Chrysler's chief economist Van Jolissaint has launched an arrogant attack on "quasi-hysterical Europeans" and their attitudes to global warming, calling the Stern Review 'dubious'. The remarks illustrate the yawning gap between opinions on climate change among Europeans and Americans, but they also strengthen the view that announcements by US car makers and legislators about the development of green vehicles are nothing more than window dressing. Today, the EU announced its comprehensive energy policy for the 21st century, with climate change at the center of it. BBC News - Jan. 10, 2007.

    The new Canadian government is investing $840,000 into BioMatera Inc. a biotech company that develops industrial biopolymers (such as PHA) that have wide-scale applications in the plastics, farmaceutical and cosmetics industries. Plant-based biopolymers such as PHA are biodegradable and renewable. Government of Canada - Jan. 9, 2007.

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Friday, July 07, 2006

OPEC member Indonesia announces biofuels crash program - 11 biodiesel plants

Recently, Indonesia's President Susilo Bambang Yudhoyono vaguely announced that he wishes to put the country on the road to a green energy future. On Monday, one part of that aim became concrete: Indonesia's Energy and Mineral Resources Minister Purnomo Yusgiantoro announced [*Indonesian] a crash program to build 11 biodiesel plants, with biodiesel production targets of 187 million liters next year and 1.3 billion liters by 2010.

Indonesia, an OPEC member with a population of 245 million, currently consumes around 41 billion liters of diesel and gasoline per year.

These targets are ambitious, to say the least. Even the U.S., which began developing biofuel much earlier than Indonesia, produced only about 280 million liters of biodiesel blends last year. American biofuel consumption, including ethanol, so far accounts for a mere 3 percent of the country's total fuel demand.

Purnomo himself admitted that the blueprint for biofuel development, which was discussed by President Susilo Bambang Yudhoyono and several Cabinet ministers in Magelang, Central Java, over the weekend, has yet to be finalized.

All agree that biofuel is the best alternative fuel source to help Indonesia reduce its fossil fuel consumption. Biofuels are renewable and based on such crops as castor-oil plants, oil palms, cassava and sugarcane, which can all be grown in the country. And, most importantly, biofuel production is highly labor intensive and this renewable fuel is cleaner burning.

However, the experiences of other countries such as Brazil, the U.S., Germany and China, which have developed biofuel industries much earlier than Indonesia, demonstrate that biofuel development should be part of a comprehensive energy diversification and conservation program. And as a nascent industry, biofuel production should be supported with tax breaks, subsidies and, at least initially, regulatory infrastructure to make the use of biofuel compulsory.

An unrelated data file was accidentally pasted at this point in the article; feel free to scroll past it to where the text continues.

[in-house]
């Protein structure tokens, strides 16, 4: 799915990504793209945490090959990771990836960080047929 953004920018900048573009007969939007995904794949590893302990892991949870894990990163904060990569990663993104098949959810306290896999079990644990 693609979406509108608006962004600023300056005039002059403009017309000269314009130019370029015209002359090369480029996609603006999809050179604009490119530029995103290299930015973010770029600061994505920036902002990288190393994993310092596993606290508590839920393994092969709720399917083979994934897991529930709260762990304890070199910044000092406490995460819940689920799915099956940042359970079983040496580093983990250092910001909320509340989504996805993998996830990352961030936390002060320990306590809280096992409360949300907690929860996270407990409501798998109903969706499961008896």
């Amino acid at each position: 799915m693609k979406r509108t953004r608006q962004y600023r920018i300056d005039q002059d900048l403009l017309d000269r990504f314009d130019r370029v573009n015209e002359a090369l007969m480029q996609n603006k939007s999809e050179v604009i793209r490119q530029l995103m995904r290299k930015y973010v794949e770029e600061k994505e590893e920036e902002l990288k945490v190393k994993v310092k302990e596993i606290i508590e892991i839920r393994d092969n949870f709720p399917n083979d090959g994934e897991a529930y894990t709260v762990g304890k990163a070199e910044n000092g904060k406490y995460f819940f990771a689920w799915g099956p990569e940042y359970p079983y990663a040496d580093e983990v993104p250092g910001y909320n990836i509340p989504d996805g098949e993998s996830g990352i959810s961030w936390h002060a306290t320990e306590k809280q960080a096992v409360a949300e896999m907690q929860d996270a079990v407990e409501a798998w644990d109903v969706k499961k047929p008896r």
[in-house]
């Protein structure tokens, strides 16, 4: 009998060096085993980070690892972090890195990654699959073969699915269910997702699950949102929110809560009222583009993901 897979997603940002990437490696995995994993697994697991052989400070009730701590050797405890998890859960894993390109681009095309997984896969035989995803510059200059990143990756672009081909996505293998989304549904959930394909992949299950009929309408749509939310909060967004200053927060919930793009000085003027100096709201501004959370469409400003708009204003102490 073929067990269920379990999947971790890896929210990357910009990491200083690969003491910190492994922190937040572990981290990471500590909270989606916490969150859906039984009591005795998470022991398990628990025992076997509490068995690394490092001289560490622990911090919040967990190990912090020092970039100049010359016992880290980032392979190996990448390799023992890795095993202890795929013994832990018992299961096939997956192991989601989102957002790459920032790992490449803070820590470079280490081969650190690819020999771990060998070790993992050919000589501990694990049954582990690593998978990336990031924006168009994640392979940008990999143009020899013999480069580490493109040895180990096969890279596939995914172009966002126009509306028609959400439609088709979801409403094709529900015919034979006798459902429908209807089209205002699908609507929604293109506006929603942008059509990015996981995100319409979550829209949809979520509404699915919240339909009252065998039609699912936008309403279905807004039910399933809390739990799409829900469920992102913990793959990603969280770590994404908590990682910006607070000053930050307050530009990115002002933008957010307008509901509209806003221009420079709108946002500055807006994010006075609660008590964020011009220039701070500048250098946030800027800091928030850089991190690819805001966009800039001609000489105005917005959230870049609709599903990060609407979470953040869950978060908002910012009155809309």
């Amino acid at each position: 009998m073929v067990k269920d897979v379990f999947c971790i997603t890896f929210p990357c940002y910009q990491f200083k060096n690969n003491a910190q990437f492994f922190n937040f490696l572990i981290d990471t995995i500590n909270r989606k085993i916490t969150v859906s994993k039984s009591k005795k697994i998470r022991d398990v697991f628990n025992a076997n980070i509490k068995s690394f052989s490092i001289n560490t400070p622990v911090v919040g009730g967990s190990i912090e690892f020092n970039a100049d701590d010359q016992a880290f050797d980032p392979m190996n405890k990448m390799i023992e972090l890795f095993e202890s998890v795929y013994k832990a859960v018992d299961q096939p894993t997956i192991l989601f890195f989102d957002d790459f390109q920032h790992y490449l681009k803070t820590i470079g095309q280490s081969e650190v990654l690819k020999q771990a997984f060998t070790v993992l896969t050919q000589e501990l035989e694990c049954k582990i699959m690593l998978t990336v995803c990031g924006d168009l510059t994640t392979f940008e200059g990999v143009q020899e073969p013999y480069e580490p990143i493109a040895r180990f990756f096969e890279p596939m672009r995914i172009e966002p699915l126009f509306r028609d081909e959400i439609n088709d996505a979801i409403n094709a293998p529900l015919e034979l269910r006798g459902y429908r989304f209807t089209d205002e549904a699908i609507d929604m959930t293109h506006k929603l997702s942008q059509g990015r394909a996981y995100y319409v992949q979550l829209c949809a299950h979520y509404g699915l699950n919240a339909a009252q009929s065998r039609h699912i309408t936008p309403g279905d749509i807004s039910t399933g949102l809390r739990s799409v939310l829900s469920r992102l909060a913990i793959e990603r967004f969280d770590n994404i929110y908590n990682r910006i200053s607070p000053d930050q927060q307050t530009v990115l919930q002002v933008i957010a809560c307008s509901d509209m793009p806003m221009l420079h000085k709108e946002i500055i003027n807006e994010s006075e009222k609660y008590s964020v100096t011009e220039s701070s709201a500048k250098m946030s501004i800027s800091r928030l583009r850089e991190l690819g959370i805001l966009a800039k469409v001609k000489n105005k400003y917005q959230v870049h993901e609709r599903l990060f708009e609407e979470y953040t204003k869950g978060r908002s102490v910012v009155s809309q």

Hence, the blueprint on the development of the biofuel industry should contain clear directives on how the industry should be developed, what fiscal incentives and funding facilities will be granted, and what regulatory infrastructure will be established to push biofuel production and use.

Such clear directives are needed by investors considering taking the plunge into this young industry. Manufacturers of vehicles and farm equipment that will use biodiesel blends or ethanol also need to know the future direction of biofuel development, because they will have to make additional investments to modify their engines to make them biofuel compatible. Automobiles, for example, need to be fitted with flex-fuel engines so they can run on biodiesel or any ethanol-petrol blend.

Biofuel development also needs the support of an adequate pricing mechanism. It is not yet clear at what oil price biofuel is still competitive with fossil fuels, or how the different kinds of biofuels -- biodiesel, bioethanol, biogas -- will compete with each other.

Judging from the government's announcement earlier this week, biofuel development in the country will emphasize the production of biodiesel blends based on castor oil, apparently because there are large tracts of land suitable for castor-oil plantations.

An adequate market pricing mechanism is necessary to protect investors from the impact of highly volatile oil prices. Brazil, the world leader in biofuel development, started the production of ethanol based on sugarcane and the manufacture of cars fully adapted to run on pure ethanol in the mid-1970s, after global oil prices quadrupled. However, the industry virtually collapsed in the late 1980s when oil prices fell sharply and sugar prices rose markedly, making ethanol production much less commercially attractive. Brazil's ethanol industry only recovered after strong government intervention in the form of monetary measures and regulatory infrastructure.

Encouraging energy diversification through integrated energy planning and the increased use of renewable energy sources is clearly urgent for Indonesia. But this effort must be integrated into the country's overall energy conservation efforts.

The government has at its disposal a variety of instruments such as tax credits or subsidized or low-interest loans through which biofuel development and fuel conservation can be promoted. It also can take such fiscal measures as slapping higher luxury sales taxes on gasoline-guzzling cars or a progressive car registration tax on people who own more than one car to force fuel efficiency.

More information:

The Jakarta Post: "The Biofuel Era Has Arrived".

Indonesia's Ministry of Energy and Mining: "Tahun Ini Pemerintah Rencanakan Bangun 11 pabrik Biodiesel".

Indonesian Government Portal: "Cabinet discussed about bioenergy in Grabag".